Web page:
Bereaved adolescents are simultaneously dealing with the loss of the deceased and with weathering the throes of adolescence, which is already a difficult stage of development. When adolescents mourn they mourn deeply, but often they invest significant efforts in concealing their feelings from those around them in an attempt to feel less vulnerable. Boys, especially, can find it hard to show their emotions. Adolescents often find themselves taking on the role of family caretaker, thereby repressing their own grief.

Adolescents’ reactions to loss have elements both of childhood and of adulthood. Feelings of pain and mourning are similar to those felt by adults, although adolescents may express more anger and engage in extreme, even dangerous, behavior. Cognitively, they are capable of understanding the meaning and finality of death, but they are often emotionally unable to cope with the loss.

Adults often feel a sense of helplessness with regards to grieving adolescents. In contrast to younger children, adolescents are more independent and adults often feel that they have little influence over them. It can be hard know what kinds of support networks an adolescent has, and a parent may feel that their child is rejecting their attempts to connect with them.

The first step toward coping with this situation is to understand the characteristics of grief that are unique to adolescents.

5 Characteristics of Teenagers Experiencing Grief:

  1. Questioning and doubts
    Like adults, adolescents understand the finality of death. They are at an age where they question the values and ideas they have been raised with. Adolescents may question social norms around mourning, and may raise probing questions about justice, the meaning of life, and about death itself. It is important to understand this need. Allow the adolescent to form their own opinions even if they seem inappropriate or conflict with your own views. Try and listen to their point of view and express your opinion respectfully. Opening up a dialogue, no matter what the topic is, is in and of itself extremely important.
  2. Withdrawal
    You may sense that your adolescent is drifting away from you after experiencing a significant loss. Adolescents may lock themselves away in their bedrooms, avoid you, and spend a great deal of time out of the home. This kind of behavior is perfectly normal, and typical of teens, for whom peers have replaced parents as their primary influence. Your child may even respond angrily to your attempts to draw them out, claiming that you don’t understand them. Make it clear that you are there for your child whenever they do want to talk.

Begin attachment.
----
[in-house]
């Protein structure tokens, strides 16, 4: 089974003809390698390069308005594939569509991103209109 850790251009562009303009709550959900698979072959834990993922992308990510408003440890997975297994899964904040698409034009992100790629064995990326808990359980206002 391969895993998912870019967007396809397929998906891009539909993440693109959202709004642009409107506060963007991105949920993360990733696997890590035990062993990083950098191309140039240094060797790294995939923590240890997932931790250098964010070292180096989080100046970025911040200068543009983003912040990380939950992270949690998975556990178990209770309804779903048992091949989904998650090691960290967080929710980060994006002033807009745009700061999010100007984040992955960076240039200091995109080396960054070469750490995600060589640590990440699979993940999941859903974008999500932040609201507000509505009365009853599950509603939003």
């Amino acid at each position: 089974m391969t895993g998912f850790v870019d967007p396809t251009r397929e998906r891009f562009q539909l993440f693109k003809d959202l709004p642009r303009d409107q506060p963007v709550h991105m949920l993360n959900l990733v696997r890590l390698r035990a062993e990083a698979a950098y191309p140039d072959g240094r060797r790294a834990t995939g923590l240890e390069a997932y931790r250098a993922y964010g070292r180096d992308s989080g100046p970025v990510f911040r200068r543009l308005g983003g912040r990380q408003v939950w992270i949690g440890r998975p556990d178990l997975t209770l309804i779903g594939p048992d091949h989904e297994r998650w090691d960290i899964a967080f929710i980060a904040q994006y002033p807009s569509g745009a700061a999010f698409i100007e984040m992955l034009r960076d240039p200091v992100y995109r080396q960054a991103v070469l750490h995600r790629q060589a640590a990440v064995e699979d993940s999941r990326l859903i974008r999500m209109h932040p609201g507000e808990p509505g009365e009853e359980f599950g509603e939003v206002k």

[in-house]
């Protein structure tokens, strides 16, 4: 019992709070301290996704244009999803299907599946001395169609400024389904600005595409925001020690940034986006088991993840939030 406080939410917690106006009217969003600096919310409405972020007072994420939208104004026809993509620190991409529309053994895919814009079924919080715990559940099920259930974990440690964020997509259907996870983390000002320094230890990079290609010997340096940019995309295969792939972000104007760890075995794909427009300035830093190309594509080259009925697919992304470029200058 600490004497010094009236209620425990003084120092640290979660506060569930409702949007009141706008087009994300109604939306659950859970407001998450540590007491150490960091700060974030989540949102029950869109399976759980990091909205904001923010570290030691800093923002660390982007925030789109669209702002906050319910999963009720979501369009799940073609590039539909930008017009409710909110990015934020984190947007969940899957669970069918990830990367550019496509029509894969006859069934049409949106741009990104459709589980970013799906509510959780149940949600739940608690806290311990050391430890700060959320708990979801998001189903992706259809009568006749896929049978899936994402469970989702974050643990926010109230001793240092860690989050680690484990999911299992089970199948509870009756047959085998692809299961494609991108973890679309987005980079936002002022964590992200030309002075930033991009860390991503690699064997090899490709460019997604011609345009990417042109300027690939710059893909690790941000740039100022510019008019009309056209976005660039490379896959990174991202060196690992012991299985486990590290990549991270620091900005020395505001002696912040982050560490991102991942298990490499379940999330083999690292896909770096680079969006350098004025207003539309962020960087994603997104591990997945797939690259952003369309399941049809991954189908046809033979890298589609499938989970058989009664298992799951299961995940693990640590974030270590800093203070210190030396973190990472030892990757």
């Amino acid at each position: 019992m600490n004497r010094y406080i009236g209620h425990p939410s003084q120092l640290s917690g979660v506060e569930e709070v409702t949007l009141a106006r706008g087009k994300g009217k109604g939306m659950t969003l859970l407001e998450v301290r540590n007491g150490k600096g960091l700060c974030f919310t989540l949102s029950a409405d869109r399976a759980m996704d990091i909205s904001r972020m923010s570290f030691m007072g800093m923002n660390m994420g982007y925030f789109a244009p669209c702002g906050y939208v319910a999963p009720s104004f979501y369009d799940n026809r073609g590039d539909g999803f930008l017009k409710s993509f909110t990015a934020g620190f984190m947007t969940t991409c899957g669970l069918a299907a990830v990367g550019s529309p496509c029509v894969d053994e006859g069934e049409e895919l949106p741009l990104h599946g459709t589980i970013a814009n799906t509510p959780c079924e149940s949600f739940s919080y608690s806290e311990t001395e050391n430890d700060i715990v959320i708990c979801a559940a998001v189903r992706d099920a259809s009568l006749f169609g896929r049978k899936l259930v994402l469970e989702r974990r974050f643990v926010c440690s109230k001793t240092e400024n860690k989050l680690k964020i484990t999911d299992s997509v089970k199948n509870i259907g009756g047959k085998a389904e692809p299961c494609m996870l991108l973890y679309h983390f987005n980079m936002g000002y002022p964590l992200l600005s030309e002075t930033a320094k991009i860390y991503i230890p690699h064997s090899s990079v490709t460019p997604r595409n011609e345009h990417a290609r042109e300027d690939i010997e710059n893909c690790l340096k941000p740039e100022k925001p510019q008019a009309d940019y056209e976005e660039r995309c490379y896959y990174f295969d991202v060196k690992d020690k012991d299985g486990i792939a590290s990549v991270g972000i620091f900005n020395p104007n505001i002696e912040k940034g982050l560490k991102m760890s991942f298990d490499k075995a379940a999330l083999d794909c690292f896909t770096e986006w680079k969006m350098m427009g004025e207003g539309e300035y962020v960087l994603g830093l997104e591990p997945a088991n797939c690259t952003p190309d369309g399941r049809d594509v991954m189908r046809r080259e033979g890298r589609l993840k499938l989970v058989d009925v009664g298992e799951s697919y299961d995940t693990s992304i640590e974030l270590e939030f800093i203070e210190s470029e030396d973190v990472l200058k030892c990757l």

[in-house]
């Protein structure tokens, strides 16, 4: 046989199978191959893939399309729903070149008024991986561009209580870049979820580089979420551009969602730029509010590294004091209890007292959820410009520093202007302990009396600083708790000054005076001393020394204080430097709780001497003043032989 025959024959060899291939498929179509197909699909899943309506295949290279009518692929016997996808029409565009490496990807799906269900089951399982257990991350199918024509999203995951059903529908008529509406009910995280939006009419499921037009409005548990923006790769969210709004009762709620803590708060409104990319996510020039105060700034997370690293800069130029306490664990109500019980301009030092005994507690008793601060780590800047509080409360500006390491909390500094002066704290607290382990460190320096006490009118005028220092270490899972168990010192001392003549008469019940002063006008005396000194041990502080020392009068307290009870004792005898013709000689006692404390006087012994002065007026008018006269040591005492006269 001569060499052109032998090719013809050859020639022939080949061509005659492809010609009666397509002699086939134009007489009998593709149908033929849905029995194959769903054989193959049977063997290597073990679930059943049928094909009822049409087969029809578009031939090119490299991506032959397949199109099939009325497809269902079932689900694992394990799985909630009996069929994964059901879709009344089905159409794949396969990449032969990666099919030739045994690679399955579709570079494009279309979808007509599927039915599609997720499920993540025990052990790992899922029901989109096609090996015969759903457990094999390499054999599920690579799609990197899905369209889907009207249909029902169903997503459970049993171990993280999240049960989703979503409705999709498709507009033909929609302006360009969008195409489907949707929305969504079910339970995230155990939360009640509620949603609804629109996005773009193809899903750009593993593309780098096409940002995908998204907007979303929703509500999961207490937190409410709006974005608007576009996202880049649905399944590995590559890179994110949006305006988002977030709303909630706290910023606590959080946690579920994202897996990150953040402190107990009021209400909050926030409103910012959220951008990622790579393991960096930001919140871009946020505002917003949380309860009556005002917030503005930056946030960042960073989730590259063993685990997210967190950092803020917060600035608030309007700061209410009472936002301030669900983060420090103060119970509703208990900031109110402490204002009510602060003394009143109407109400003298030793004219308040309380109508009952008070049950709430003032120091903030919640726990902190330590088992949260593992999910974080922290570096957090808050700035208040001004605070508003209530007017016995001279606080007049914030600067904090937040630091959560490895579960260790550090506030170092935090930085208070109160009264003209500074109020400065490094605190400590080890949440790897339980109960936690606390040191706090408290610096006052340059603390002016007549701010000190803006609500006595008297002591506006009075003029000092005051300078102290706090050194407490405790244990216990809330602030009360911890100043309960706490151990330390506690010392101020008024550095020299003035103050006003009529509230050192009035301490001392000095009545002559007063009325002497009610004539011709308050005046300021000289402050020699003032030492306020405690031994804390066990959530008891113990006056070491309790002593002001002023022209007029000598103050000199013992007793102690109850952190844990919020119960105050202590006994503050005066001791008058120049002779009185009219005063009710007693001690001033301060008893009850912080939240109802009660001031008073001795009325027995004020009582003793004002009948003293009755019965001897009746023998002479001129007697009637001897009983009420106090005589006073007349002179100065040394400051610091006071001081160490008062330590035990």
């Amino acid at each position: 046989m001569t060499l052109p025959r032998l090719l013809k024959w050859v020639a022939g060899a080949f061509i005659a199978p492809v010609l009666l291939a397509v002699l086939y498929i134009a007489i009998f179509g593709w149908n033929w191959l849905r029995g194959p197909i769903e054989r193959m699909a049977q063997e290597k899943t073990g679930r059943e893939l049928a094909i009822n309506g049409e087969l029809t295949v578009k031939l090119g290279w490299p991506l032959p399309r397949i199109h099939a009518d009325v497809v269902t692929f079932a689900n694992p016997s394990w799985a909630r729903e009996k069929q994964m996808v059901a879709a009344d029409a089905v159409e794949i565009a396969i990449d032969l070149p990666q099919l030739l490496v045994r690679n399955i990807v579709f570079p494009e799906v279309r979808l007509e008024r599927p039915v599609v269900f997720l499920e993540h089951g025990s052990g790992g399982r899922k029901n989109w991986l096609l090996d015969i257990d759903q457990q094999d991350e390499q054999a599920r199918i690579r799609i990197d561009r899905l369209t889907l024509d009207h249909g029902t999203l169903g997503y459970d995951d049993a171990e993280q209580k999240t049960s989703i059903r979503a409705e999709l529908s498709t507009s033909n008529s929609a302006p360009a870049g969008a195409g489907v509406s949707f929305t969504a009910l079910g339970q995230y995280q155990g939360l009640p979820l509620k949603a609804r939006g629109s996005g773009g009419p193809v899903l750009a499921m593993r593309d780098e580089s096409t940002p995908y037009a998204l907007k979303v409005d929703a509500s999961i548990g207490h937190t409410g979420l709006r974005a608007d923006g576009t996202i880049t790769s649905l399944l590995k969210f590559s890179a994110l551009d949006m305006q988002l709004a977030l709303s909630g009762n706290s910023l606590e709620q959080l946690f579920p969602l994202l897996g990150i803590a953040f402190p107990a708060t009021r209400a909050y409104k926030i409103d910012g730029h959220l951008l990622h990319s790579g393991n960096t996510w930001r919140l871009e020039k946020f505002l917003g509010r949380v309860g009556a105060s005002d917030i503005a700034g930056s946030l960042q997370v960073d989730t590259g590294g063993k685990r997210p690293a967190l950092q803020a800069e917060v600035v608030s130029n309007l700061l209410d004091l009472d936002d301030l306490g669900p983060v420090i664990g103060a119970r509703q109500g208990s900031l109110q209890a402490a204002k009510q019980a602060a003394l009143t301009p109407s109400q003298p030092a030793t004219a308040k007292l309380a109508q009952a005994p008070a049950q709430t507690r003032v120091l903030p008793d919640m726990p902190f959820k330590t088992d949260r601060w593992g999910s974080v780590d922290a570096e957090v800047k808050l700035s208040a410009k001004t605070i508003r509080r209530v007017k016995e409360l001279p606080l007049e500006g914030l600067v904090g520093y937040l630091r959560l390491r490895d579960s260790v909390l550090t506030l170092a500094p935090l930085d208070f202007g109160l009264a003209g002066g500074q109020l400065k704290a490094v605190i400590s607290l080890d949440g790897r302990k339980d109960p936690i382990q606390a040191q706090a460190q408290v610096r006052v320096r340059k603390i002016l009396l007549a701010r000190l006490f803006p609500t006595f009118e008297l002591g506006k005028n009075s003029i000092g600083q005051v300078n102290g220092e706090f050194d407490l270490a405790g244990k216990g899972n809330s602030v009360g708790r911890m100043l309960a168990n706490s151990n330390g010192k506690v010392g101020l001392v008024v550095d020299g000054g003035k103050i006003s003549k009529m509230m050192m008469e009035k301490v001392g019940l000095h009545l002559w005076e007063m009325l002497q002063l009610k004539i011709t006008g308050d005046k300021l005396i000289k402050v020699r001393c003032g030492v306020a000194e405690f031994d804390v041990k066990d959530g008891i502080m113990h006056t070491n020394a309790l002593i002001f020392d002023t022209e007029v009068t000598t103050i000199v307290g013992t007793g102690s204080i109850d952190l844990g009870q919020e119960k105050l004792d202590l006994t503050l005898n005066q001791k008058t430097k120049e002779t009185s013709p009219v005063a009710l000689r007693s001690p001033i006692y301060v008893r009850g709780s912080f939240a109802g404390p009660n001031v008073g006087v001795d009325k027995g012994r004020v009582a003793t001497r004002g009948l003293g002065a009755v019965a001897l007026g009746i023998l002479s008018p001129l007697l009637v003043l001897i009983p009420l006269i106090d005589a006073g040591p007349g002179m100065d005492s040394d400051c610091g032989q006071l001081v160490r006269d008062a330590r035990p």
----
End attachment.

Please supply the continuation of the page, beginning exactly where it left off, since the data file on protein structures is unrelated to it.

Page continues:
3. Risk-taking behavior
    Sometimes teens who feel flooded with emotions will turn to violent behavior or irresponsible, even dangerous, acts. Often adolescents will take up this kind of activity to prove to themselves that they are invincible and that death cannot catch them.
  4. Substance abuse
    Drugs or alcohol may provide temporary respite from your teens’ difficult feelings, but in the long run substance abuse will interfere with the healing process. If you suspect your teen may be abusing substances, first try to talk to them about it. Working with an addiction specialist is often the best way to go in this situation.
  5. Obsession with death
    Many adolescents become obsessed with death following a loss. Incorporating death into their daily lives may help your teen cope with their grief and fear. In addition, adolescents may articulate either to you or to their friends thoughts of death, suicide or the purposelessness of their own lives. If the adolescent has talked of suicide, adults must take this seriously and should immediately seek professional help in order to prevent further tragedy.

5 Ways to Help Your Teenager Cope With Grief:

  1. Be patient
    Offer your help, but don’t pressure them to speak about their feelings since this could them to withdraw further. Make it clear that you are always there for them if and when they choose to speak with you.
  2. Show respect
    Even if your adolescent’s views feel offensive to you or to the deceased, try to withhold judgment. Show respect for their views and try and talk even if you don’t see eye to eye.
  3. Find time to be together
    Even the most independent teenagers cannot cope alone. Don’t wait for them to turn to you. Initiate the conversation yourself: take them out for a cup of coffee. Show them that you value their input and opinion and that you are not afraid of exposing yourselves to them. Such an overture may be rewarded by a reciprocal response.
  4. Recommend websites, forums, and support groups on the topic
    Participating in a support group or online forum can give teenagers the opportunity to make new social connections in a time when they might feel alienated from their friends and family. For those in Israel, Sahar is a highly recommended online forum that offers young people a chance to chat and find others who can have similar experiences.
  5. Turn to professional help if necessary
    It is important to seek professional help in the following circumstances:
    * You feel that your adolescent is not able to deal with the emotional burden that grief has placed upon himthem.
    * Your adolescent lacks a meaningful social support network outside the home and refuses to open up to anyone.
    * The loss is causing serious difficulties in areas of daily functioning, such as a decline in schoolwork, distancing from friends and sinking into lethargy.
    * You suspect that your adolescent may be using drugs or alcohol.
    * The youth hints of suicidal thoughts. Any such comment is a call for help and should be taken seriously immediately.